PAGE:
Merkel cell carcinoma (MCC) is a neuroendocrine skin cancer with a higher propensity for recurrence and metastasis than melanoma or squamous cell carcinoma. Despite aggressive behavior and the tripling of its reported incidence in the past 20 years, there is extensive confusion about how MCC should be managed. Worldwide adoption in 2009 of specific ICD diagnostic codes for MCC improved the understanding and management of this often-lethal skin cancer.
Until late 2009, MCC was coded in the ICD system as 173.x: “Other malignant neoplasm of skin” along with BCC, SCC and many other skin cancers. This sometimes impedes management of MCC patients as insurance companies use these codes to determine whether or not a test, scan or treatment is appropriate for the diagnosis in question. When a disease does not have a code that appropriately captures its management and treatment, multiple codes must be used to attempt to justify proposed therapies for insurance and billing approvals. This was certainly the case for MCC as it was grouped with BCC and other benign diagnoses that rarely require aggressive management or inpatient care.
To address this issue, a petition was made to the CDC on behalf of the Merkel cell carcinoma Multi-center Interest Group (MMIG) to create specific ICD-CM codes for MCC. The rationale for this petition included the fact that other distinctive skin cancers with potentially aggressive behavior have unique codes. These include cutaneous T cell lymphoma (CTCL) whose incidence is approximately that of MCC 25 (code 202.x) as well as malignant melanoma (172.x). In January 2009, the CDC granted 7 MCC-specific codes that became active as of October 1, 2009. The introduction of these specific codes, later followed by the updated ICD-10 codes (table 3) help MCC patients in obtaining insurance approval for the appropriate treatment, help track MCC-associated costs and aid researchers in identifying and following MCC patients.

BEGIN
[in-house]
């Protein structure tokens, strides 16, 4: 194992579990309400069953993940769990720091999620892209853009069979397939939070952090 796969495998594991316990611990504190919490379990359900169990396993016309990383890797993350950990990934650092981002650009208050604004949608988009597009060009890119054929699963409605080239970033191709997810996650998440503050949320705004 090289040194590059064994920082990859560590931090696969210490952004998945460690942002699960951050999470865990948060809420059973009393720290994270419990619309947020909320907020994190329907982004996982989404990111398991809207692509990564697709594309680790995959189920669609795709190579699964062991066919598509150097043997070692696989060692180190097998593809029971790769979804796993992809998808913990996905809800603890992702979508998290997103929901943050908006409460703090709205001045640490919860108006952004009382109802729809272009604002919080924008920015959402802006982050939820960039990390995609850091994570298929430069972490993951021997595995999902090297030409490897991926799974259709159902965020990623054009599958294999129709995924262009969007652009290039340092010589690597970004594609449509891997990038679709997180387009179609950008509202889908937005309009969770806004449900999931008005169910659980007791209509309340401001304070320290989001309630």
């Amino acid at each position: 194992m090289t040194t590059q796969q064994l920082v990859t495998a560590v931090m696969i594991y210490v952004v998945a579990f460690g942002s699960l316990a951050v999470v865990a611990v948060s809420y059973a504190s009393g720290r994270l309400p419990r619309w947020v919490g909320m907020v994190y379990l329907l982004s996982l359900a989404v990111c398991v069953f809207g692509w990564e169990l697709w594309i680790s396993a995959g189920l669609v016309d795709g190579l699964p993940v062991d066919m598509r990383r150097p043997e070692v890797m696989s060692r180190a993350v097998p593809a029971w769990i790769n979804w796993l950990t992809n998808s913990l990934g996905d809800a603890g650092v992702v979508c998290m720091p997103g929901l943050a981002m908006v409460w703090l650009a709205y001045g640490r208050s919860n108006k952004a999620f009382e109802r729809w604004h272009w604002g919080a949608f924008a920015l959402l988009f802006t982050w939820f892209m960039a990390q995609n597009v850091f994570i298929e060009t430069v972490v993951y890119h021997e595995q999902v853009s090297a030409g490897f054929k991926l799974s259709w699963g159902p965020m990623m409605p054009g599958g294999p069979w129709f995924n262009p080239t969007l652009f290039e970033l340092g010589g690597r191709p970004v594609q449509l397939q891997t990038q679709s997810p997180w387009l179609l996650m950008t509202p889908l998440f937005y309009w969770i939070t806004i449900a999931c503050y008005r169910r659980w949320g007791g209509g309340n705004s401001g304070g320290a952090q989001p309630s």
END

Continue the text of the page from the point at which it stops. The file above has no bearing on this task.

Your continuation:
Merkel Cell Carcinoma Description
MCC of the Face
Eyelid (including canthus)
Ear (and external auricular canal)
Face, other part
Scalp and Neck
MCC of the Limb
Upper limb (including shoulder)
Upper limb, unspecified
Upper limb, right
Upper limb, left
Lower limb (including hip)
Lower limb, unspecified
Lower limb, right
Lower limb, left
MCC of the Trunk
Anal or perianal skin
Skin of breast
Trunk, other part
Overlapping sites (eg, junction of neck and trunk)
Metastatic MCC or nodal presentation without known primary